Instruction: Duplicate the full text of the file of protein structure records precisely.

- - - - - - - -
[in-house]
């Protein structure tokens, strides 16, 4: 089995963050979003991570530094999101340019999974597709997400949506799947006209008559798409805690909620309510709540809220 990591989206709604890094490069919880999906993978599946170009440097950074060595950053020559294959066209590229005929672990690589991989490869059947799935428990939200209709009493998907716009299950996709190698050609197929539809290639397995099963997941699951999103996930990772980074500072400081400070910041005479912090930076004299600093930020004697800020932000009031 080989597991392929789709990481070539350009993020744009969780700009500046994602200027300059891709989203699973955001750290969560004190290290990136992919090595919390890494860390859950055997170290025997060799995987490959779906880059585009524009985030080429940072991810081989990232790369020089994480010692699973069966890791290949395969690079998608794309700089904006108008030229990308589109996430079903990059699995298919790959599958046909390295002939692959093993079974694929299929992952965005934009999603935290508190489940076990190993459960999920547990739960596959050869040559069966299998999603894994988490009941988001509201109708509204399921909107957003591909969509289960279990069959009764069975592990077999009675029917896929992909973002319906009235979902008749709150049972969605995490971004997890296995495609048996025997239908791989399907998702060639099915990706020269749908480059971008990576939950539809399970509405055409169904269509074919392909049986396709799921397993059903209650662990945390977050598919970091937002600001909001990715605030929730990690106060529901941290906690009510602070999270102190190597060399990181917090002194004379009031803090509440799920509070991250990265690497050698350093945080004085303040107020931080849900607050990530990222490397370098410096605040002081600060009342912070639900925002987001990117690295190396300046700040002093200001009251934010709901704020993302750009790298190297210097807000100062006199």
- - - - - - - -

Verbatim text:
[in-house]
């Protein structure tokens, strides 16, 4: 089995963050979003991570530094999101340019999974597709997400949506799947006209008559798409805690909620309510709540809220 990591989206709604890094490069919880999906993978599946170009440097950074060595950053020559294959066209590229005929672990690589991989490869059947799935428990939200209709009493998907716009299950996709190698050609197929539809290639397995099963997941699951999103996930990772980074500072400081400070910041005479912090930076004299600093930020004697800020932000009031 080989597991392929789709990481070539350009993020744009969780700009500046994602200027300059891709989203699973955001750290969560004190290290990136992919090595919390890494860390859950055997170290025997060799995987490959779906880059585009524009985030080429940072991810081989990232790369020089994480010692699973069966890791290949395969690079998608794309700089904006108008030229990308589109996430079903990059699995298919790959599958046909390295002939692959093993079974694929299929992952965005934009999603935290508190489940076990190993459960999920547990739960596959050869040559069966299998999603894994988490009941988001509201109708509204399921909107957003591909969509289960279990069959009764069975592990077999009675029917896929992909973002319906009235979902008749709150049972969605995490971004997890296995495609048996025997239908791989399907998702060639099915990706020269749908480059971008990576939950539809399970509405055409169904269509074919392909049986396709799921397993059903209650662990945390977050598919970091937002600001909001990715605030929730990690106060529901941290906690009510602070999270102190190597060399990181917090002194004379009031803090509440799920509070991250990265690497050698350093945080004085303040107020931080849900607050990530990222490397370098410096605040002081600060009342912070639900925002987001990117690295190396300046700040002093200001009251934010709901704020993302750009790298190297210097807000100062006199």